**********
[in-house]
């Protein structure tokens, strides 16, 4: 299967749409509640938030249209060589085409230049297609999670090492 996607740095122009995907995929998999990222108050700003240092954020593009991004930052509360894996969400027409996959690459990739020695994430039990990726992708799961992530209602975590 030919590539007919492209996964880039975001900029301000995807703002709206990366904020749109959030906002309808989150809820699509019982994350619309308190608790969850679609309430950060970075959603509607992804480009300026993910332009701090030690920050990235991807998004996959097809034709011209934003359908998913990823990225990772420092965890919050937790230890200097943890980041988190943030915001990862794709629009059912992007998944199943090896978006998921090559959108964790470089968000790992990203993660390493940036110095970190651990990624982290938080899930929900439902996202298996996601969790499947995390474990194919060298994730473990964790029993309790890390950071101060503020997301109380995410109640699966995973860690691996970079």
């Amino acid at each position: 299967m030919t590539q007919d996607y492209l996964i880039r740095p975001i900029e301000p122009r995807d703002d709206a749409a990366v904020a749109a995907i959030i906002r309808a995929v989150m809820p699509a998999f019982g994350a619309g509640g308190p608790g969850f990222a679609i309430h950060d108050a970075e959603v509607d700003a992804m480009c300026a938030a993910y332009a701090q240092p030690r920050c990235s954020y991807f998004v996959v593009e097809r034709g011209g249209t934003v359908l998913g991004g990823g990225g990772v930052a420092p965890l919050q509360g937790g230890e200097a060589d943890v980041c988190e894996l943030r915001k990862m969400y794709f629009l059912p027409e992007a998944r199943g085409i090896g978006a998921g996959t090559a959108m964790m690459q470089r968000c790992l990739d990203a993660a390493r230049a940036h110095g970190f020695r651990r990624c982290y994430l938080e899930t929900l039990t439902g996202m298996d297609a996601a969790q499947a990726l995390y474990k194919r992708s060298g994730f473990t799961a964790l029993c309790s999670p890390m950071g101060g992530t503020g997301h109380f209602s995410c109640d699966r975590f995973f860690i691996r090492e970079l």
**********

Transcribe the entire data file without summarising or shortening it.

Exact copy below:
[in-house]
């Protein structure tokens, strides 16, 4: 299967749409509640938030249209060589085409230049297609999670090492 996607740095122009995907995929998999990222108050700003240092954020593009991004930052509360894996969400027409996959690459990739020695994430039990990726992708799961992530209602975590 030919590539007919492209996964880039975001900029301000995807703002709206990366904020749109959030906002309808989150809820699509019982994350619309308190608790969850679609309430950060970075959603509607992804480009300026993910332009701090030690920050990235991807998004996959097809034709011209934003359908998913990823990225990772420092965890919050937790230890200097943890980041988190943030915001990862794709629009059912992007998944199943090896978006998921090559959108964790470089968000790992990203993660390493940036110095970190651990990624982290938080899930929900439902996202298996996601969790499947995390474990194919060298994730473990964790029993309790890390950071101060503020997301109380995410109640699966995973860690691996970079």
């Amino acid at each position: 299967m030919t590539q007919d996607y492209l996964i880039r740095p975001i900029e301000p122009r995807d703002d709206a749409a990366v904020a749109a995907i959030i906002r309808a995929v989150m809820p699509a998999f019982g994350a619309g509640g308190p608790g969850f990222a679609i309430h950060d108050a970075e959603v509607d700003a992804m480009c300026a938030a993910y332009a701090q240092p030690r920050c990235s954020y991807f998004v996959v593009e097809r034709g011209g249209t934003v359908l998913g991004g990823g990225g990772v930052a420092p965890l919050q509360g937790g230890e200097a060589d943890v980041c988190e894996l943030r915001k990862m969400y794709f629009l059912p027409e992007a998944r199943g085409i090896g978006a998921g996959t090559a959108m964790m690459q470089r968000c790992l990739d990203a993660a390493r230049a940036h110095g970190f020695r651990r990624c982290y994430l938080e899930t929900l039990t439902g996202m298996d297609a996601a969790q499947a990726l995390y474990k194919r992708s060298g994730f473990t799961a964790l029993c309790s999670p890390m950071g101060g992530t503020g997301h109380f209602s995410c109640d699966r975590f995973f860690i691996r090492e970079l």